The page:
The Baseball Chronicle

Poetry, April 2009

An Untitled Poem

By Ember Nickel

The winners we see, we in time forget.
But we remember some, like those who set
The records that we know cannot be beat.
Most do through victory, some through defeat.

The pitch comes in. It is another ball.
It’s no surprise: all eight pitches have been
In this half-inning. The pitcher is ten.
Her season ends tonight. She knows she’ll miss
The last game, so this is her chance to pitch.
The rules dictate that it is time to switch.
Eight balls are too many, and in this league
Spectators’ fatigue (not to mention the
Fielders’) can be prevented easily.
She has improved; some of her pitches got,
Although not a lot, as far as the plate.
Her warmup tosses did not illustrate
Such power. She walks over to third base
And takes her new place. Her parents begin
Sideline applause, as loud as for a win.
After the reliever warms up, the next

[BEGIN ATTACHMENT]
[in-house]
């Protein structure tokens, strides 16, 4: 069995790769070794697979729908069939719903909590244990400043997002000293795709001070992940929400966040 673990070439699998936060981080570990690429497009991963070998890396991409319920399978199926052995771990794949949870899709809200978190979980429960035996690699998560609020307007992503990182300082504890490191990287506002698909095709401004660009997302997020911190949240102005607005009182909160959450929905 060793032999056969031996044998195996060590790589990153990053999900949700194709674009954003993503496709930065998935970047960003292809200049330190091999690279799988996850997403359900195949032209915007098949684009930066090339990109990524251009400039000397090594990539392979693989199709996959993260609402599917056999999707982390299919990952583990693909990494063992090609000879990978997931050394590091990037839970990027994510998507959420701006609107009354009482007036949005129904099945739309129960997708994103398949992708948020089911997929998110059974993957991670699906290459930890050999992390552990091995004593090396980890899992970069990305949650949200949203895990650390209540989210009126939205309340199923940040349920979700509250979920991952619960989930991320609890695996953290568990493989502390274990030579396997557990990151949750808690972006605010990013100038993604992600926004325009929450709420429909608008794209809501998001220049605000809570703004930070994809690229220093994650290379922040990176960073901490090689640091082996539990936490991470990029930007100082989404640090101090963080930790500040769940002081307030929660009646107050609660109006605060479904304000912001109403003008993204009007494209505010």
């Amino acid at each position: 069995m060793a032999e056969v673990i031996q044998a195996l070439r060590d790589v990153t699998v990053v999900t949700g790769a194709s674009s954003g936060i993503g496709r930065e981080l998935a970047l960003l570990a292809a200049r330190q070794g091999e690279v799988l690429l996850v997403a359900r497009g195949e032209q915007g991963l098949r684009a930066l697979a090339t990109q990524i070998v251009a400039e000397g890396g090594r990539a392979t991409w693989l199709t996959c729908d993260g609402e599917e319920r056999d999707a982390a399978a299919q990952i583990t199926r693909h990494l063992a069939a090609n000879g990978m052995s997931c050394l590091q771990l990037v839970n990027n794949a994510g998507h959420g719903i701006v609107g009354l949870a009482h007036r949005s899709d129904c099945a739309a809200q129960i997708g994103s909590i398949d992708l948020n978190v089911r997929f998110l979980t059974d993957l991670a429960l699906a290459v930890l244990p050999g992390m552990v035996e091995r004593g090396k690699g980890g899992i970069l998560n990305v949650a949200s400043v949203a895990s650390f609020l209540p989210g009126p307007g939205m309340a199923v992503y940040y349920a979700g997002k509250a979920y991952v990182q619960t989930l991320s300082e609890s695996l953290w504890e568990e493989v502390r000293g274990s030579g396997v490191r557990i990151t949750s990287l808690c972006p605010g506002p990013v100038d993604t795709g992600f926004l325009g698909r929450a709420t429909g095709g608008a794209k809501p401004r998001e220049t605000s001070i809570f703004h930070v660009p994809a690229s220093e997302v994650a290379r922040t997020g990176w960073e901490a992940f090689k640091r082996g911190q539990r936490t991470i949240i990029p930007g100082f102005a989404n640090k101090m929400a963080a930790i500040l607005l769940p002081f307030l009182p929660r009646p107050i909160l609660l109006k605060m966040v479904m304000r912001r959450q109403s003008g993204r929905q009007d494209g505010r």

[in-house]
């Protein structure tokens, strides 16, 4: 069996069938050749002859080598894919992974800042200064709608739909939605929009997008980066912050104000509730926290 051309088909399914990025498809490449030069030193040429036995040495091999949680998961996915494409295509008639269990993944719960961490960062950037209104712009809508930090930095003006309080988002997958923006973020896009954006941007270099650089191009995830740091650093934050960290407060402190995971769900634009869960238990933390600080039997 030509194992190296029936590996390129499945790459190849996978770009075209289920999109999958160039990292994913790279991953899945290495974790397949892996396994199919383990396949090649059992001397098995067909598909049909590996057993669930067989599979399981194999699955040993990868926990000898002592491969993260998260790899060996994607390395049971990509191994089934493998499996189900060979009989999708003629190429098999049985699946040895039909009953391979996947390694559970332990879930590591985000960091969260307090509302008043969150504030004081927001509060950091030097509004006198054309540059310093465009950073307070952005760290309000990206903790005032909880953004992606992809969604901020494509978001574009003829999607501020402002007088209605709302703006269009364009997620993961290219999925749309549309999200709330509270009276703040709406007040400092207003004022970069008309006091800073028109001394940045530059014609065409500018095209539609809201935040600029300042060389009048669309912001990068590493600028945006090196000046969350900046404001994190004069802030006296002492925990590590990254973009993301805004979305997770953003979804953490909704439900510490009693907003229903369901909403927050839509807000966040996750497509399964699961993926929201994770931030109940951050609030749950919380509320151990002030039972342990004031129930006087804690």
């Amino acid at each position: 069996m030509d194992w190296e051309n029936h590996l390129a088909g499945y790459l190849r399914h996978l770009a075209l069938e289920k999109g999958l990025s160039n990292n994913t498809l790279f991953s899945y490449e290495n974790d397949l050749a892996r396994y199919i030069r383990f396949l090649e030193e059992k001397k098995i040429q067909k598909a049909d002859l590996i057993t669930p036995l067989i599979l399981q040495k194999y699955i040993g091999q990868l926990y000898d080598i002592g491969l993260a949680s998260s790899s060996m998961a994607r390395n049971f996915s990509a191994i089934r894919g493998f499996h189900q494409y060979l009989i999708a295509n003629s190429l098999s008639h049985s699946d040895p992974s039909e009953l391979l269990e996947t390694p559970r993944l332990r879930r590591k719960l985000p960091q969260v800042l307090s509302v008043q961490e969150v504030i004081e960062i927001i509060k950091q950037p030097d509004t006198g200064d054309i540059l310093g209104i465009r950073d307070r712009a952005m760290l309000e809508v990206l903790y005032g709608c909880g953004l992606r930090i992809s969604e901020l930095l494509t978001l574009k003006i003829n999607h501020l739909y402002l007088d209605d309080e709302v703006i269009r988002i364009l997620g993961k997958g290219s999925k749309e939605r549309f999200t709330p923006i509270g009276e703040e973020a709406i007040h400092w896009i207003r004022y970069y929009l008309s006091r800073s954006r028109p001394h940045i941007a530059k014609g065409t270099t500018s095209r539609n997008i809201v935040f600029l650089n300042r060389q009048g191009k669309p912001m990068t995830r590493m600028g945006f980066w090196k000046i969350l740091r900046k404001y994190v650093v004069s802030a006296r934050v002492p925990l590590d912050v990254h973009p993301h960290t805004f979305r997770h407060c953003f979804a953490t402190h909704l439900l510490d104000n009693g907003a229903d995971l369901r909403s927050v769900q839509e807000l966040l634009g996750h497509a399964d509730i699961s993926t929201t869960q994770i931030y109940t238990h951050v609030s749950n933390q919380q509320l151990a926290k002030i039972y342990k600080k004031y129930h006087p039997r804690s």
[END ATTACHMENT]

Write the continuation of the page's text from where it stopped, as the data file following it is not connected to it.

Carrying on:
Opponent connects, and the ball comes to
The place where she stands. She knows what to do.
Grab it and run to third. One down. That’s it.
A subsequent hit (or a walk—time blurs
These irrelevancies)…but something occurs
To score the other runner she put on.
The game’s score is gone now, though she believes
That her team lost. All that years’ passage leaves
Behind is her infinite ERA.
As long as she’ll play, and longer still, her
Statistic shines alone against the blur
Of that season, a mediocre year.
While such a career statistic, in its
Way, impresses more than just strings of hits
And pitching again would risk perfection
(Though its direction might be wrong), she’s found
That’s not why she won’t return to the mound.

About the author

Ember Nickel’s hobbies include playing chess, saxophone, and with the AM radio dial to listen to games 400 miles away. The results of various attempts to play with the English language can be found at Lipogram! Scorecard!

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